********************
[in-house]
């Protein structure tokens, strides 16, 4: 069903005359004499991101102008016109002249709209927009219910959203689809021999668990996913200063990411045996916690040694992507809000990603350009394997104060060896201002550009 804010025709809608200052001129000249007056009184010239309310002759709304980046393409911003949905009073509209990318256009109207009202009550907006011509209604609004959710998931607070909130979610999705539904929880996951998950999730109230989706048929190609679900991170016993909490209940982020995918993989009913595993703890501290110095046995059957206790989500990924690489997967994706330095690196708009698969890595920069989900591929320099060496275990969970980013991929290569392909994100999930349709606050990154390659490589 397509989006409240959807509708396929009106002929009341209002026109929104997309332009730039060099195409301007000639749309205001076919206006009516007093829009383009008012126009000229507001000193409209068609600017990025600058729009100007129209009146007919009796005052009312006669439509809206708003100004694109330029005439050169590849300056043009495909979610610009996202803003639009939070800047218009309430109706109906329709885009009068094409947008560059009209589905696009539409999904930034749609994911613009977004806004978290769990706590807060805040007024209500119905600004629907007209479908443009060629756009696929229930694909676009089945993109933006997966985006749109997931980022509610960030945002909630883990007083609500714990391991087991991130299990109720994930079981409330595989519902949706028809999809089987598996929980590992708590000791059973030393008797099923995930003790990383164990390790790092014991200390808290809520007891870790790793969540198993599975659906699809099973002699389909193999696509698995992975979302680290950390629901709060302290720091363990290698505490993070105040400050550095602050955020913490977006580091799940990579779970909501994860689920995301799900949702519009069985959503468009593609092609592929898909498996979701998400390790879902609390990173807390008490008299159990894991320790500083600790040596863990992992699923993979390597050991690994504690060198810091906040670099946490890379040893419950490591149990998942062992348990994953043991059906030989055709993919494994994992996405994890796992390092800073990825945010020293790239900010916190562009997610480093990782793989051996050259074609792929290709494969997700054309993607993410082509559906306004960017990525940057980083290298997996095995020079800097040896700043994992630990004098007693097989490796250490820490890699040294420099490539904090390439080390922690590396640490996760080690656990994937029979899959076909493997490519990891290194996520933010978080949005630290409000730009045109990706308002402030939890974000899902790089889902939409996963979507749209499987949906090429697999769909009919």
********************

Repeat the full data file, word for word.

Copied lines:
[in-house]
């Protein structure tokens, strides 16, 4: 069903005359004499991101102008016109002249709209927009219910959203689809021999668990996913200063990411045996916690040694992507809000990603350009394997104060060896201002550009 804010025709809608200052001129000249007056009184010239309310002759709304980046393409911003949905009073509209990318256009109207009202009550907006011509209604609004959710998931607070909130979610999705539904929880996951998950999730109230989706048929190609679900991170016993909490209940982020995918993989009913595993703890501290110095046995059957206790989500990924690489997967994706330095690196708009698969890595920069989900591929320099060496275990969970980013991929290569392909994100999930349709606050990154390659490589 397509989006409240959807509708396929009106002929009341209002026109929104997309332009730039060099195409301007000639749309205001076919206006009516007093829009383009008012126009000229507001000193409209068609600017990025600058729009100007129209009146007919009796005052009312006669439509809206708003100004694109330029005439050169590849300056043009495909979610610009996202803003639009939070800047218009309430109706109906329709885009009068094409947008560059009209589905696009539409999904930034749609994911613009977004806004978290769990706590807060805040007024209500119905600004629907007209479908443009060629756009696929229930694909676009089945993109933006997966985006749109997931980022509610960030945002909630883990007083609500714990391991087991991130299990109720994930079981409330595989519902949706028809999809089987598996929980590992708590000791059973030393008797099923995930003790990383164990390790790092014991200390808290809520007891870790790793969540198993599975659906699809099973002699389909193999696509698995992975979302680290950390629901709060302290720091363990290698505490993070105040400050550095602050955020913490977006580091799940990579779970909501994860689920995301799900949702519009069985959503468009593609092609592929898909498996979701998400390790879902609390990173807390008490008299159990894991320790500083600790040596863990992992699923993979390597050991690994504690060198810091906040670099946490890379040893419950490591149990998942062992348990994953043991059906030989055709993919494994994992996405994890796992390092800073990825945010020293790239900010916190562009997610480093990782793989051996050259074609792929290709494969997700054309993607993410082509559906306004960017990525940057980083290298997996095995020079800097040896700043994992630990004098007693097989490796250490820490890699040294420099490539904090390439080390922690590396640490996760080690656990994937029979899959076909493997490519990891290194996520933010978080949005630290409000730009045109990706308002402030939890974000899902790089889902939409996963979507749209499987949906090429697999769909009919």